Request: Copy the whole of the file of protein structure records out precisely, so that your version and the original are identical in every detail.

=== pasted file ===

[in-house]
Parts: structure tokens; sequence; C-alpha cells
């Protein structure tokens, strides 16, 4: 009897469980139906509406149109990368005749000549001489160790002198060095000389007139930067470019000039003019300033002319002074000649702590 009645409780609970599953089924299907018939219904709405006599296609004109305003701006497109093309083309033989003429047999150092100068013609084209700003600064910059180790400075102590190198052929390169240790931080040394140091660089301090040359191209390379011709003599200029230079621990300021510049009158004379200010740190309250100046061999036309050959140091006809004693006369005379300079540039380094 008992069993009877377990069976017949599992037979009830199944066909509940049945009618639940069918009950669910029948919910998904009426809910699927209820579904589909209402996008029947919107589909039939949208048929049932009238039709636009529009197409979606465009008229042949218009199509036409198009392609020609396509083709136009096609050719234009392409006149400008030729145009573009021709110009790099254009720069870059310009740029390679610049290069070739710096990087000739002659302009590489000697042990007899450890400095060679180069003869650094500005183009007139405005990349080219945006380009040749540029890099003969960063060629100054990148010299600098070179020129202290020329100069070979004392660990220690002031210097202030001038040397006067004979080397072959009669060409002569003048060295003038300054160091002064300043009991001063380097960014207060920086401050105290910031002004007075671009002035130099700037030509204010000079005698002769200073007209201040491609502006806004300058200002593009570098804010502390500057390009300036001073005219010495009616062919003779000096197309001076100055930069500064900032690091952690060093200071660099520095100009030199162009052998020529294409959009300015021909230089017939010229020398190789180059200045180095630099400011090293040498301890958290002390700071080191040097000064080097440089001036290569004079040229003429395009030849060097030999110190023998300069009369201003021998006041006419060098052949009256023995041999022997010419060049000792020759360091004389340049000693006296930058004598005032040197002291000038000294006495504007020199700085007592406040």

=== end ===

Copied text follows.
[in-house]
Parts: structure tokens; sequence; C-alpha cells
């Protein structure tokens, strides 16, 4: 009897469980139906509406149109990368005749000549001489160790002198060095000389007139930067470019000039003019300033002319002074000649702590 009645409780609970599953089924299907018939219904709405006599296609004109305003701006497109093309083309033989003429047999150092100068013609084209700003600064910059180790400075102590190198052929390169240790931080040394140091660089301090040359191209390379011709003599200029230079621990300021510049009158004379200010740190309250100046061999036309050959140091006809004693006369005379300079540039380094 008992069993009877377990069976017949599992037979009830199944066909509940049945009618639940069918009950669910029948919910998904009426809910699927209820579904589909209402996008029947919107589909039939949208048929049932009238039709636009529009197409979606465009008229042949218009199509036409198009392609020609396509083709136009096609050719234009392409006149400008030729145009573009021709110009790099254009720069870059310009740029390679610049290069070739710096990087000739002659302009590489000697042990007899450890400095060679180069003869650094500005183009007139405005990349080219945006380009040749540029890099003969960063060629100054990148010299600098070179020129202290020329100069070979004392660990220690002031210097202030001038040397006067004979080397072959009669060409002569003048060295003038300054160091002064300043009991001063380097960014207060920086401050105290910031002004007075671009002035130099700037030509204010000079005698002769200073007209201040491609502006806004300058200002593009570098804010502390500057390009300036001073005219010495009616062919003779000096197309001076100055930069500064900032690091952690060093200071660099520095100009030199162009052998020529294409959009300015021909230089017939010229020398190789180059200045180095630099400011090293040498301890958290002390700071080191040097000064080097440089001036290569004079040229003429395009030849060097030999110190023998300069009369201003021998006041006419060098052949009256023995041999022997010419060049000792020759360091004389340049000693006296930058004598005032040197002291000038000294006495504007020199700085007592406040």